Pipeline expansions, microturbines and LNG "milk runs" can extend practicability of natural gas-fueled electricity.
"Think globally, act locally" is a phrase often associated with environmental stewardship. It could also serve as a prescription of sorts for broadening natural gas' role in generating the world's electricity.
"We have not fully tapped the potential of this abundant resource," said Dave McCurdy, president and CEO of the American Gas Association (AGA), a trade group comprising natural gas utilities. "There is additional room for wise and efficient growth of natural gas consumption in today's domestic energy market, including significant potential for demand in residential, commercial, industrial and transportation sectors over the long term."
As this chart from the U.S. Energy Information Administration (EIA) shows, natural gas has become a more prominent fuel for generating electricity in the United States. Utilities are working to expand natural gas' reach even more, according to McCurdy. He explained that 39 states have adopted or are currently considering pipeline expansion proposals to get natural gas to U.S. communities that still lack access.
"Because of its value to customers and our economy, more Americans want natural gas," he said. "We are seeing states recognize the intrinsic economic benefits of natural gas and looking to expand their infrastructure as a way of increasing opportunity, giving more citizens and businesses access to this domestic fuel source."
On-Site Generation Getting Noticed
Utilities are also working to integrate emerging technologies into their businesses models, McCurdy continued. One promising approach is distributed generation – or producing electricity on-site rather than at a central power plant at another location – and combined heat and power (CHP) is a particularly advantageous natural gas-fired option, he said. As the American Council for an Energy Efficient Economy (ACEEE) notes, CHP – also known as "cogeneration" – systems both generate power and channel the heat from that process to other, non-electric uses at the facility.
"Natural gas is the preferred fuel of choice of CHP applications, which generate electricity at costs up to 50 percent less than traditional forms of delivered new baseload electricity and capture useful heat simultaneously to increase the overall efficiency of an energy system," explained McCurdy, adding that CHP applications qualify for renewable electricity credits in many states. "CHP is a proven and cost-effective technology, representing eight percent of electric capacity in the U.S. Projects already exist in all 50 states and significant technical and economic potential remains."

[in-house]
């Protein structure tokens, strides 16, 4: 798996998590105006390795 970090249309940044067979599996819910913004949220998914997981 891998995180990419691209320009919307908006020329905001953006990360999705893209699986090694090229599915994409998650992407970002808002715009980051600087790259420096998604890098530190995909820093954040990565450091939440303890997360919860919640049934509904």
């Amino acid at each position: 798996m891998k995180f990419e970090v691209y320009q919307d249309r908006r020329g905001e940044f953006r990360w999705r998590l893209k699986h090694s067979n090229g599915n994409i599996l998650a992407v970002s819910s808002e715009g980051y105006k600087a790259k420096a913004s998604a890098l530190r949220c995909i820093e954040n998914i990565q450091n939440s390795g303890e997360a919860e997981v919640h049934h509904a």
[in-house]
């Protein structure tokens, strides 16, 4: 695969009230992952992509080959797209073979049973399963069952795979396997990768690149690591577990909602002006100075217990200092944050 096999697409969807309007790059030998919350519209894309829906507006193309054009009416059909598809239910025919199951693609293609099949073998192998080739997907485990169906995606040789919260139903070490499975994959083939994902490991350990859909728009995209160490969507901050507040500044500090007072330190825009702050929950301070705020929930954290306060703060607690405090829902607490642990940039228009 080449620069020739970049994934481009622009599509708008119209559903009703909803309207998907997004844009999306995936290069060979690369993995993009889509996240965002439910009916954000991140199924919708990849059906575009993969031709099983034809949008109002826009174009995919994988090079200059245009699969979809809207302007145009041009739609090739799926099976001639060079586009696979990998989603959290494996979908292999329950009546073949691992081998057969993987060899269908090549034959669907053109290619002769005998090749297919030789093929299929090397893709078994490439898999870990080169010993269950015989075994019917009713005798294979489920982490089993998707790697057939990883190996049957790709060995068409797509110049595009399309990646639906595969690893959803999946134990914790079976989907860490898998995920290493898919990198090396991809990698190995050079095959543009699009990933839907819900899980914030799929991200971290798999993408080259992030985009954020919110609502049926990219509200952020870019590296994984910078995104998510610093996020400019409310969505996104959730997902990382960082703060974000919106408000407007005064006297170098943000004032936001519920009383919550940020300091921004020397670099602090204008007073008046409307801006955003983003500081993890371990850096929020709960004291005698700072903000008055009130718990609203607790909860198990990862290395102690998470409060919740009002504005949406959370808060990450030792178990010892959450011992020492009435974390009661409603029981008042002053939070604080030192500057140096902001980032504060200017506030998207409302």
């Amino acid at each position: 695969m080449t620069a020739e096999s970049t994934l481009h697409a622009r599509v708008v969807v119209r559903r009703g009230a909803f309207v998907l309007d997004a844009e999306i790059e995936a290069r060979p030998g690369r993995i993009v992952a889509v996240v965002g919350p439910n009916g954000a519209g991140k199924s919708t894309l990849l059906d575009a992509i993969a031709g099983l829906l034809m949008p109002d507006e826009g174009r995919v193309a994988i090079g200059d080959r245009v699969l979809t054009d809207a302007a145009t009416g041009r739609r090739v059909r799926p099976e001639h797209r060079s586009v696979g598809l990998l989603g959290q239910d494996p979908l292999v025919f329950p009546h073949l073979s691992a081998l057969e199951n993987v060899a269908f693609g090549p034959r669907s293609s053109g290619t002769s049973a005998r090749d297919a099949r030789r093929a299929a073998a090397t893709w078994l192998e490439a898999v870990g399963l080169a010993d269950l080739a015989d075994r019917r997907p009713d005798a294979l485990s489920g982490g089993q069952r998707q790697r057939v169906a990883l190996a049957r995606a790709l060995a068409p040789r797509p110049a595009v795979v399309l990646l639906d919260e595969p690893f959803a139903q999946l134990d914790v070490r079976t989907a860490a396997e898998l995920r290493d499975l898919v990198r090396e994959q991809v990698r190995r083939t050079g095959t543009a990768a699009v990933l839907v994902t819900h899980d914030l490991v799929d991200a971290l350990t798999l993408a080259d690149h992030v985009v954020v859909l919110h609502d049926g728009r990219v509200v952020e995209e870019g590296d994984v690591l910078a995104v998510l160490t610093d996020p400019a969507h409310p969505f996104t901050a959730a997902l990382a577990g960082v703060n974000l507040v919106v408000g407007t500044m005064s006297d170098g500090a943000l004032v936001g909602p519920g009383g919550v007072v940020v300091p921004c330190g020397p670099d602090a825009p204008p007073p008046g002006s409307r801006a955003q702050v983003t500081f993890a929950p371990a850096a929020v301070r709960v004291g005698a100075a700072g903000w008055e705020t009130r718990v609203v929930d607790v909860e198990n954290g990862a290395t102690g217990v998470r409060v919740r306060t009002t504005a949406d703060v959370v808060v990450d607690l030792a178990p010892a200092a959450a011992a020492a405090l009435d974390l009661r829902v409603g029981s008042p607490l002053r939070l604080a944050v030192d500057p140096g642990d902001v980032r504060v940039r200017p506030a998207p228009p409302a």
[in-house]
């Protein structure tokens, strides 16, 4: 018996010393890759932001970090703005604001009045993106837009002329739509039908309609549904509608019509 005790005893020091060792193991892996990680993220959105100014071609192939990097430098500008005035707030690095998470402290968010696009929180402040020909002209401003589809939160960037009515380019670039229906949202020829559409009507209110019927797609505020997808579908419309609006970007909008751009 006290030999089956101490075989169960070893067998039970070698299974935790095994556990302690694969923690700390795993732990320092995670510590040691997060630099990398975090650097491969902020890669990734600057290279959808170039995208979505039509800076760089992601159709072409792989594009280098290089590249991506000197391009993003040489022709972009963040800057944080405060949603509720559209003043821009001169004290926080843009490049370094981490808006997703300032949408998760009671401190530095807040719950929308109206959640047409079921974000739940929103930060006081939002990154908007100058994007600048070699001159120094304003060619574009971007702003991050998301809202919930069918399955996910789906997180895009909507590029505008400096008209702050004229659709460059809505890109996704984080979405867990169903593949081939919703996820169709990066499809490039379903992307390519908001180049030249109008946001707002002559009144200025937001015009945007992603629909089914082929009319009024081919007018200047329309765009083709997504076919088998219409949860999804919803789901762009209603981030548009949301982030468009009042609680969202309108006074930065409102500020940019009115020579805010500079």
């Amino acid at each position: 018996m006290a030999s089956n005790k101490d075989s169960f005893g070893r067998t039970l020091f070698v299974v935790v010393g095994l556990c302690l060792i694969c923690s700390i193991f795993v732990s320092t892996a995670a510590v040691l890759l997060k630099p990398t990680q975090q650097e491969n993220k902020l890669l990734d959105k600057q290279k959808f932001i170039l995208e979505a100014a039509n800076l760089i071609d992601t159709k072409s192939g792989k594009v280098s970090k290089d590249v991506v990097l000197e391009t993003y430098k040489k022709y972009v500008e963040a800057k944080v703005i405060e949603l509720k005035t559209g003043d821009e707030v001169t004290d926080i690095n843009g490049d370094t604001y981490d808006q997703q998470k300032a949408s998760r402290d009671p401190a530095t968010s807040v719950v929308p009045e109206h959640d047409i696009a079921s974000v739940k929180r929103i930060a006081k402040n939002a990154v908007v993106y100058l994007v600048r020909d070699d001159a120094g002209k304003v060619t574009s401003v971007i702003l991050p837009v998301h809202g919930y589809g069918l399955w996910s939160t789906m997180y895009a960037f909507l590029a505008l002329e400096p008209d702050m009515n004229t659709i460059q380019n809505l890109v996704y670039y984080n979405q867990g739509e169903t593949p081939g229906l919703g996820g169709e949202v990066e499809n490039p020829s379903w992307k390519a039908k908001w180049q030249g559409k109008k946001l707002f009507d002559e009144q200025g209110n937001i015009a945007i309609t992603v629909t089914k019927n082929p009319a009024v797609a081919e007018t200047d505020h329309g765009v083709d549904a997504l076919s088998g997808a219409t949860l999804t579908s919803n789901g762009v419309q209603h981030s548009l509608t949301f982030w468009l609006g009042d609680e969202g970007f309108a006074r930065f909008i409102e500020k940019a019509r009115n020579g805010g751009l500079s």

Fridge-Sized Power Plant
Similar in size to a refrigerator and capable of producing from 25 to 500 kilowatts of energy, a microturbine uses fan blades to compress air or an air-fuel mixture. Electricity and heat are produced when the compressed air or air-fuel mixture undergoes combustion.
Natural gas is the most common fuel used to power microturbines, but the power plants can also run on biogas, associated gas, hydrogen, propane or liquid fuels such as diesel, kerosene and aviation fuel. Moreover, multiple microturbines can be configured in an array to scale up power output.
CHP systems that integrate gas-fired microturbines are increasingly being deployed at downstream oil and gas facilities, said Jim Crouse, executive vice president of sales and marketing with Capstone Turbine Corp. In addition to providing power and heat, microturbines help facility owners to lower their energy rates, increase resiliency and reduce their carbon footprint, he added.
"We've seen a lot of CHP applications at oil refineries that fit the bill," he continued. "In such applications, the microturbine takes the process steam and produces hot water for various industrial processes. The thermal energy can also be captured and utilized for the reheating of storage tanks or for the pre-heating of boiler feed water."
Crouse sees great potential for cogeneration, particularly microturbines, to become more widely deployed at refineries and elsewhere in the downstream oil and gas value chain.
"If there are heat and power needs, there is a reason to use a microturbine versus a larger gas turbine," he said. "Microturbines in downstream applications are underutilized due to a lack of technology education; however, companies are moving away from the central utility model and looking for smaller-scale alternatives."
Engineers who are configuring and reconfiguring refineries and other downstream facilities should give microturbines serious consideration, Crouse noted. "(T)here are benefits in efficiency gains over grid purchase power and larger onsite cogeneration systems by moving them toward an intra-plant distribution model," he said. "Reciprocating engines and other distributed generation technologies tend to make smaller-scale generation more difficult because of the uptime maintenance costs and reliability issues."
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